In the given talk, Prof. Naik spoke about quantum materials possessing a complex energy landscape arising from the competition between many microscopic processes. A stimulus such as light can tip the delicate balance between these competing processes resulting in novel optical phenomena. Understanding such optical phenomena is crucial in mapping the energy landscape of quantum materials and tailoring the light-matter interaction in these quantum many-body systems. Here, in this talk, I will discuss two consequences of light interacting with a quantum many-body system – optical non-linearity and optical non-locality. Optical non-linearity arises from light tipping the balance between competing microscopic processes in a quantum material. As a result, the optical response of the material depends on the strength of this stimulus. Thus, the optical response is non-linear. Optical non-locality arises from the spatial homogeneity in quantum materials. Spatial domains corresponding to different microscopic processes often observed in quantum materials lead to this inhomogeneity.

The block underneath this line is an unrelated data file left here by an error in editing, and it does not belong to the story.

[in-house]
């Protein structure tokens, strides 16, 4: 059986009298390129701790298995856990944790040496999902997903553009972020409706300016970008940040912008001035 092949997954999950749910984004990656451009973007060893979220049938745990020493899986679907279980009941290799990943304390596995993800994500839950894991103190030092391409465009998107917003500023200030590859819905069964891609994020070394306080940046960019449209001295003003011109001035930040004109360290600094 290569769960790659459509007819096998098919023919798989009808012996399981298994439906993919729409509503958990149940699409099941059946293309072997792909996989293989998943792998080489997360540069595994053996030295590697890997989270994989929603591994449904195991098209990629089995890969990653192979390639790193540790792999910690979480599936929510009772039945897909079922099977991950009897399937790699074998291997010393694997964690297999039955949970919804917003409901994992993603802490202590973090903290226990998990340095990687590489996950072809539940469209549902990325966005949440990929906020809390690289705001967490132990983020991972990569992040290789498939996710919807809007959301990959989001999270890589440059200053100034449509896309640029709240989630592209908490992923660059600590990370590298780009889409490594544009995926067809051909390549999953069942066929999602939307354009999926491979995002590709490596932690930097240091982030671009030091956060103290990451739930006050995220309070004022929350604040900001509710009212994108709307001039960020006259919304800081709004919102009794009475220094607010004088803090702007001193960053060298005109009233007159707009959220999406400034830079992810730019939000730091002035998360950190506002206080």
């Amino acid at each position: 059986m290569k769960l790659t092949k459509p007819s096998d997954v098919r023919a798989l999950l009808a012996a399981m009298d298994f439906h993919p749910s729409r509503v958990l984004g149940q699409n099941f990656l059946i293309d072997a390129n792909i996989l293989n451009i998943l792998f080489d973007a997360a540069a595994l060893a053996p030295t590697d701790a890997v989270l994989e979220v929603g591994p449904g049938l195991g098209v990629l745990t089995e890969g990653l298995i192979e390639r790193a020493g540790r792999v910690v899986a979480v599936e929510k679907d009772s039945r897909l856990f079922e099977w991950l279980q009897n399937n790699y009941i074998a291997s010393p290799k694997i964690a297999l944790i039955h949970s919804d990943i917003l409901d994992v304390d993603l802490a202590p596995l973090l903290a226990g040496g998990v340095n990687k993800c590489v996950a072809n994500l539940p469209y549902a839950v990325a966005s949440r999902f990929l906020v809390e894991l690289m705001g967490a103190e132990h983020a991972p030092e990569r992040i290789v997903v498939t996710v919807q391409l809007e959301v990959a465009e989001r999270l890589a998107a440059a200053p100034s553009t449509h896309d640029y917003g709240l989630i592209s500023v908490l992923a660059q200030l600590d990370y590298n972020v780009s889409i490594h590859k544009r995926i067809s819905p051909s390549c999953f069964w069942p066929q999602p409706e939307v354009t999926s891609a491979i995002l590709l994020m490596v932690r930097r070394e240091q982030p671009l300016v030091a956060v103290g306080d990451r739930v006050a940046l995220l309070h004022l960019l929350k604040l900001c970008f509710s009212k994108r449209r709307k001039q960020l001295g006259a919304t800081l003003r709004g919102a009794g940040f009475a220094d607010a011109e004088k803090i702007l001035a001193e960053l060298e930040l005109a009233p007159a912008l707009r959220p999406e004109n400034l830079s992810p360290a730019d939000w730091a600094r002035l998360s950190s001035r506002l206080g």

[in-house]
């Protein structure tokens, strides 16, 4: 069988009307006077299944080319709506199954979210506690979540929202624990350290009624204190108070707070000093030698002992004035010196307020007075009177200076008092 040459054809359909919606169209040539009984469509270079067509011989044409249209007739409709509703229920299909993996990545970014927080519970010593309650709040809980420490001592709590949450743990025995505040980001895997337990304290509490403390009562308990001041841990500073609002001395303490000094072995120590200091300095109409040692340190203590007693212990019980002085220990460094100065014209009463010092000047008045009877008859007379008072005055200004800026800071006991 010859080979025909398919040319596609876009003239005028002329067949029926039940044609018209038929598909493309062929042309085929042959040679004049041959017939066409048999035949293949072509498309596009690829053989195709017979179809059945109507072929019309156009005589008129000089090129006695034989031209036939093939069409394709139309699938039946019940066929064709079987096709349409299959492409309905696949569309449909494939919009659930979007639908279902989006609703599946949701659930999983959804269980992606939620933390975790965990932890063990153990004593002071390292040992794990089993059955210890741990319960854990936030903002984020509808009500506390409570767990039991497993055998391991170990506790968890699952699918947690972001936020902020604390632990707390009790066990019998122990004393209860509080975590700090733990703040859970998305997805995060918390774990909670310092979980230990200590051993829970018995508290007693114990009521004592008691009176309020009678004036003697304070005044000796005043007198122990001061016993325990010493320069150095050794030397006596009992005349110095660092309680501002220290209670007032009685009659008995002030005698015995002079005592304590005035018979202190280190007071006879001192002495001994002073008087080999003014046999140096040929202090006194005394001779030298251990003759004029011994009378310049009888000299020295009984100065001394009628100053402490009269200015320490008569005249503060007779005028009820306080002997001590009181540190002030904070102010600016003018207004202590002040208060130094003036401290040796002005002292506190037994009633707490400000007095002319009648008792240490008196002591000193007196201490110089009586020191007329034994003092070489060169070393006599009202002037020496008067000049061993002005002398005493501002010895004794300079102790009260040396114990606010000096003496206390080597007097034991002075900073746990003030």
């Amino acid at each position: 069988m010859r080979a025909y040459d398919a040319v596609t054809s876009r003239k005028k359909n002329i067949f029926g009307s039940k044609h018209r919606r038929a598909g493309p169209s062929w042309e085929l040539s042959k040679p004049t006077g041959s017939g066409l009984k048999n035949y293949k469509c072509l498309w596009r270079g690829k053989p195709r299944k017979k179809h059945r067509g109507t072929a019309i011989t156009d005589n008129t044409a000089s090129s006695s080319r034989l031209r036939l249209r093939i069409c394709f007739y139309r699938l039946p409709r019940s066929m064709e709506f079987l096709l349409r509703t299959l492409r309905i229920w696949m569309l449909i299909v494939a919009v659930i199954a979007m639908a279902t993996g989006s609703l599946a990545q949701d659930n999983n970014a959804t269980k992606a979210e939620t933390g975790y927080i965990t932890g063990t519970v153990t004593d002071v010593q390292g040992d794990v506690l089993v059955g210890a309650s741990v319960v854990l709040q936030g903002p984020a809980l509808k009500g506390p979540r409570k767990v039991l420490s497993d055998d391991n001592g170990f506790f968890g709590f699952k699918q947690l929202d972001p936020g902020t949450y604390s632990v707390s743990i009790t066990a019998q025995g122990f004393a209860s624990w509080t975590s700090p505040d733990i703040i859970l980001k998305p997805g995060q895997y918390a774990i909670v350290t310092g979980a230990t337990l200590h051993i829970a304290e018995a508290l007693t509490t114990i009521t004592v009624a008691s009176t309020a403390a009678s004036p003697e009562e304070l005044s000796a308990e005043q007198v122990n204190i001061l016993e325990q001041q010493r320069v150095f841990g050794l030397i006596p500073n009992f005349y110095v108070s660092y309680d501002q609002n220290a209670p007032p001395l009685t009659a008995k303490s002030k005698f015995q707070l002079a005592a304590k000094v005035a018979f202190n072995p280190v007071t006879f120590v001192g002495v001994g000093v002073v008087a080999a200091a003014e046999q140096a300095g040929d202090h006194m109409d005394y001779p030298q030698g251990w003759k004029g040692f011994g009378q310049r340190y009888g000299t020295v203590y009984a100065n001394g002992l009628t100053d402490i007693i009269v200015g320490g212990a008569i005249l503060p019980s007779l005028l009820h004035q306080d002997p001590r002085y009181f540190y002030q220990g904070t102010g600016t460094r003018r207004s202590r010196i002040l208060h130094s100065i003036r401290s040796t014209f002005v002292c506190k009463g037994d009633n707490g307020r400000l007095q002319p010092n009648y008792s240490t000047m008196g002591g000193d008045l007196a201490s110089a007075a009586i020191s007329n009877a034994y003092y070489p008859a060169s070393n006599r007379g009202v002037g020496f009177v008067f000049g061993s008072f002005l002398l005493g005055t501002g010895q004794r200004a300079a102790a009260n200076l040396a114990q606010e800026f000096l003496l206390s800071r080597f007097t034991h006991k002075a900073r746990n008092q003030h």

Additionally, the spatial spread of quantum many-body effects is not too small (atomic), and thus could result in a non-local response. To study the non-linear and non-local optical responses in quantum materials, we choose 1T- TaS2. 1T-TaS2 is a quasi-2D material supporting charge density waves (CDW). We observe that a thin film of 1T-TaS2 under incoherent white light illumination exhibits an intensity-dependent optical response with a sub-microsecond response time. Our studies show that this non-linear response arises from a reorganization of the stacking order of the CDW domains with light. We observe a similar behavior with an in-plane electrical bias applied to the film. Further, we have begun investigating the non-local optical response in this material arising from the tens-of nanometer-sized CDW domains. Our study suggests that light could be a powerful tool to understand and control strong correlations in quantum materials.
Seminar Link: Picoelectrodynamics Theory Network - YouTube